There are quite a few ideas and concepts floating around out there to build compact, mobile and versatile electric cars for the city. We have smart with their fortwo and forfour EVs, Spiri, and Amber Mobility, just to name a few.
Today, we wanted to share with you a pretty neat concept coming out of Prague: the 4ekolka. What makes this car most interesting is not that it’s a battery-powered car, but the fact that it is 3D printed.
According to Hybrid (who gave us the heads up about this project), Petr Chládek, the 4ekolka designer and architect of the 3D printed car, made some remarks about how the focus of his project is to target current city transportation solutions because they “are not good.”
Additionally, in reference to a European study that they cite, most drivers travel around 50 km (~31 miles) a day, which is mainly back and forth to work. Chládek then commented (loosely translated) on this fact with the following:
“For the city we need something small, inexpensive, safe, usable year-round, for a maximum of two people, with a max. speed of 55 km/h (~34 mph).”
His proposed solution? The 3D printed 4ekolka:
Presumably, the 3D printed route was chosen because the concept was “built with maximum emphasis on weight reduction and consumption.” With that being said, if I understand correctly, the cost to build the prototype was around CZK 300,000 (~$12,000), with about half of that cost coming from the batteries and battery management system (BMS). Besides that, it is still unclear on the actual technical specifications on how long it took to build (3d printing is time-consuming), the materials used, or projected production information.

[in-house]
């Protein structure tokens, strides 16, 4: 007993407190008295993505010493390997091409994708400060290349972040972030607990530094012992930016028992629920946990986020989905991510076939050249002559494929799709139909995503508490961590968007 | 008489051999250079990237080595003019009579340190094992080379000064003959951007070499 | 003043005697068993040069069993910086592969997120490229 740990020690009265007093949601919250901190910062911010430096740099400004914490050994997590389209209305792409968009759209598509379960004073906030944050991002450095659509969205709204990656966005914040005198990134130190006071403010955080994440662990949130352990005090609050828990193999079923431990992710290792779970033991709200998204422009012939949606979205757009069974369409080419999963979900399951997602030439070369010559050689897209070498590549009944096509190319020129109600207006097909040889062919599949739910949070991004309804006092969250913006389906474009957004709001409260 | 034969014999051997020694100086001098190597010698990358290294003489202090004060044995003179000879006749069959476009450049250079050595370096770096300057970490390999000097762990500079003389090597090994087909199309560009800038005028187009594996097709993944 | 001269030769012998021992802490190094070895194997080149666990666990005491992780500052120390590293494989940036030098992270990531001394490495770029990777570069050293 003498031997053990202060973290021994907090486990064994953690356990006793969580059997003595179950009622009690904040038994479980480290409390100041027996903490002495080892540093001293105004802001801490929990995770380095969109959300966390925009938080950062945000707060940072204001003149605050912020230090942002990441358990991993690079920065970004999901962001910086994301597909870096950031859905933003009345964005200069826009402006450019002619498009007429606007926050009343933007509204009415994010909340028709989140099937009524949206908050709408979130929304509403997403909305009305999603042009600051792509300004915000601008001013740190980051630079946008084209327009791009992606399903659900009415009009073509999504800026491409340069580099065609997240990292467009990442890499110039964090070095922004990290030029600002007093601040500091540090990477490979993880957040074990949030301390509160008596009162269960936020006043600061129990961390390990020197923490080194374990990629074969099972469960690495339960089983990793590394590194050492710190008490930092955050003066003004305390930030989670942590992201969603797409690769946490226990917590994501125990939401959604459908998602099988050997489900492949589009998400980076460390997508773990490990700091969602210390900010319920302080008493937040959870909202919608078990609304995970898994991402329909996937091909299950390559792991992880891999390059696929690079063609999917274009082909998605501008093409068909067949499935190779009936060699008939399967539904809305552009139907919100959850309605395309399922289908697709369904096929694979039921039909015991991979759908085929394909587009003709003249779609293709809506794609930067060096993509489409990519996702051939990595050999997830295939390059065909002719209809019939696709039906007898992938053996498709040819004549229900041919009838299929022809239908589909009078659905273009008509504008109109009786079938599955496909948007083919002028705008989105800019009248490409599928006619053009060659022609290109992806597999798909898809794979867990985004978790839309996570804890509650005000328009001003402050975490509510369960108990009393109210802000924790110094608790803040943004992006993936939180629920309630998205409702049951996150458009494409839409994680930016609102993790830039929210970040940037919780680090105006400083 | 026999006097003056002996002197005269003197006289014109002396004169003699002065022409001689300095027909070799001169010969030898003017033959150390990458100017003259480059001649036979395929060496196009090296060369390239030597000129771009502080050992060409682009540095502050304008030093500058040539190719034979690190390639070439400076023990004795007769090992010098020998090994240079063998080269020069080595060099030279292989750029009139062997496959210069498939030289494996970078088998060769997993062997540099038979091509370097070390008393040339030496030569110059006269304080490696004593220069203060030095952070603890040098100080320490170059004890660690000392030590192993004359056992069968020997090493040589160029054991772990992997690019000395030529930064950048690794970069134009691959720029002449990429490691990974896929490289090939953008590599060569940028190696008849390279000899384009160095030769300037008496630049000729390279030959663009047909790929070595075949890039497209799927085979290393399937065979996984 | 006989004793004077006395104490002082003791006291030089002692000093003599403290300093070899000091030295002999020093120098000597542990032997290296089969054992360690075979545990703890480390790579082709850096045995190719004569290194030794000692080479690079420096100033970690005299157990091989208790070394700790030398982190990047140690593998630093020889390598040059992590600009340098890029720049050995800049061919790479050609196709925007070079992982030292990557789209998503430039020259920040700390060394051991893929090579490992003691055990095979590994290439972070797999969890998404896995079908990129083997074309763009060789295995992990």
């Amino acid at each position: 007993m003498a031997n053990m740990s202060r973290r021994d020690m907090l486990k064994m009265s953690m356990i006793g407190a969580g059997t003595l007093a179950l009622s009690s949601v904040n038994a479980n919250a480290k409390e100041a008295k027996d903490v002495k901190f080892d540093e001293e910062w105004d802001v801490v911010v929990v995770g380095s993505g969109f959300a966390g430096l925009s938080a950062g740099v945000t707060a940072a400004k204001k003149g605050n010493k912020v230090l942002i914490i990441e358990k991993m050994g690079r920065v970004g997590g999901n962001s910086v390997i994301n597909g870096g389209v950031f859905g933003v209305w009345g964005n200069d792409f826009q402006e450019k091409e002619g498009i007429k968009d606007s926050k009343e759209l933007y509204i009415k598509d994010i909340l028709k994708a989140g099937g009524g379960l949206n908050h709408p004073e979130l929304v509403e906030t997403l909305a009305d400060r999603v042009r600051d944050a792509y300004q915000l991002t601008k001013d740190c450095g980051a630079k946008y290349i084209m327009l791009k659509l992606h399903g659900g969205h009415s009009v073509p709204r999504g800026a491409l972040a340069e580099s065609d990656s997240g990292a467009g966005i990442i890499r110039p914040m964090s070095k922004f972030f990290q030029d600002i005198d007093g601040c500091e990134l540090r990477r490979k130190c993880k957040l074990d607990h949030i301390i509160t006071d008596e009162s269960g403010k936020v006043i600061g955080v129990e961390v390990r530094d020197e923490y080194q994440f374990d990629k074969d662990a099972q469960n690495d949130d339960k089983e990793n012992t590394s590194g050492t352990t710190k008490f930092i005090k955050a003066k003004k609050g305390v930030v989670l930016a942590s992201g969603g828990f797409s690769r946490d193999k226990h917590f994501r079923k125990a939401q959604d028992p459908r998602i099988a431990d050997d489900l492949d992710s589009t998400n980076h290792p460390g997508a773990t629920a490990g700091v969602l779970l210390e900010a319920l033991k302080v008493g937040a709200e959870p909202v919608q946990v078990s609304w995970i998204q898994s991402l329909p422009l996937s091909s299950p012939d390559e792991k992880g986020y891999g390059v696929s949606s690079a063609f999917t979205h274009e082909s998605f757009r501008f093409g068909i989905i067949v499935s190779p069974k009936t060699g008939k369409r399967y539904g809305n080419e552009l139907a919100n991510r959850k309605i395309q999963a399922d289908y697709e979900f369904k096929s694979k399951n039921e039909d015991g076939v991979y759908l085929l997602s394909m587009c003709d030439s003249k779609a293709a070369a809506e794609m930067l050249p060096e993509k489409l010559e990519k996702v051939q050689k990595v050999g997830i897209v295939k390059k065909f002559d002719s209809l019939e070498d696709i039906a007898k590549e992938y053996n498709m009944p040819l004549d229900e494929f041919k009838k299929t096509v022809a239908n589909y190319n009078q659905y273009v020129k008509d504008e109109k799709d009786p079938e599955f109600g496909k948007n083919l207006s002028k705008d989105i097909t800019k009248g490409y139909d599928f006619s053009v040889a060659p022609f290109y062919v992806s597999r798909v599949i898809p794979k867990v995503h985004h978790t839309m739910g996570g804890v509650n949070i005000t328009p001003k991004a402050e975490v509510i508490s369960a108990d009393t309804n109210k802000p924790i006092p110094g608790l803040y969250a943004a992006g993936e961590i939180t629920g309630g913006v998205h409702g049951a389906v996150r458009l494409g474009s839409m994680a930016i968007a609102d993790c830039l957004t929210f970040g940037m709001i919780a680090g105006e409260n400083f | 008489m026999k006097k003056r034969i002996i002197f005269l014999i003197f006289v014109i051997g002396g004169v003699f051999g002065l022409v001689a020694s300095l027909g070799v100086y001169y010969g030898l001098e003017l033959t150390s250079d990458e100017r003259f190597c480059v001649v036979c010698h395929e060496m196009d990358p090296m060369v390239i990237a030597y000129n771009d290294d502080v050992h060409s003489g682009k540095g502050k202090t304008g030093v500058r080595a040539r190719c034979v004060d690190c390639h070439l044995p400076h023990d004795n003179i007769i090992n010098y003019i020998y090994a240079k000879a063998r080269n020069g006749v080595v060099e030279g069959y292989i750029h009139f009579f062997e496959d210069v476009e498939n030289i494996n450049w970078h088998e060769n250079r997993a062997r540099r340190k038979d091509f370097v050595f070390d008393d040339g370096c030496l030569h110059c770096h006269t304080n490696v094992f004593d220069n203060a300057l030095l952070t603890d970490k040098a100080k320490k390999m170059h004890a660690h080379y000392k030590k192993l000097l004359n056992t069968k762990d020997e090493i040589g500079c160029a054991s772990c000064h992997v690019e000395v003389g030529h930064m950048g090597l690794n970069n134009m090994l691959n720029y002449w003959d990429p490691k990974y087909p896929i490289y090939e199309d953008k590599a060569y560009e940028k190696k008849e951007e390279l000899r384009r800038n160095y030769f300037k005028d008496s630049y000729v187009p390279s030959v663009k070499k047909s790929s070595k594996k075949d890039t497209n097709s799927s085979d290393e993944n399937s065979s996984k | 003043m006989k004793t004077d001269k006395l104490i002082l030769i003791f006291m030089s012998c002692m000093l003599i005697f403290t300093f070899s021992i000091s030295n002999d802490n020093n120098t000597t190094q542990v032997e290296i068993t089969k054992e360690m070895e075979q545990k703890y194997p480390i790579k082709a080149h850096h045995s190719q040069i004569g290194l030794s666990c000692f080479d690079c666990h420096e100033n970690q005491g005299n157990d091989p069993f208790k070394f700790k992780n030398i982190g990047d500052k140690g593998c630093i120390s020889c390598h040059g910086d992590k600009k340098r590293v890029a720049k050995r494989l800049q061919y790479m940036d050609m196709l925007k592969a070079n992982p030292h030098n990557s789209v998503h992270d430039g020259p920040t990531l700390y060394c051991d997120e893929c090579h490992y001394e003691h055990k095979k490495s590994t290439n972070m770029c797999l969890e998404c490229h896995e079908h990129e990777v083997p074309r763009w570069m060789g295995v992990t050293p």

But, luckily, we do have some basic details on what the vehicle should offer once it is customer ready:
- 55 km/h (~34 mph) top speed
- LiFePO4 batteries with a capacity of 200Ah @ 48V totaling around 9.6 kWh
- ~200 km (124 miles) per charge
- And where most EVs consume between 200-300 Wh on average, the 4ekolka will consume about 100 Wh
As you can see from the specs, it’s not a performance machine nor even suited for highway driving, but it should be able to get one to two people from point A to point B perfectly fine in the city. Much like other compact EVs, the 4ekolka could potentially be a great secondary, or main, car if someone traveled a lot in town. Chládek is even looking into working with companies for commercial deployment down the road.
At the moment, the vehicle is undergoing testing on public roads in Prague. We do not know the timeline for when it will reach the masses or what the consumer price will be, yet.
Check out the video of it down below!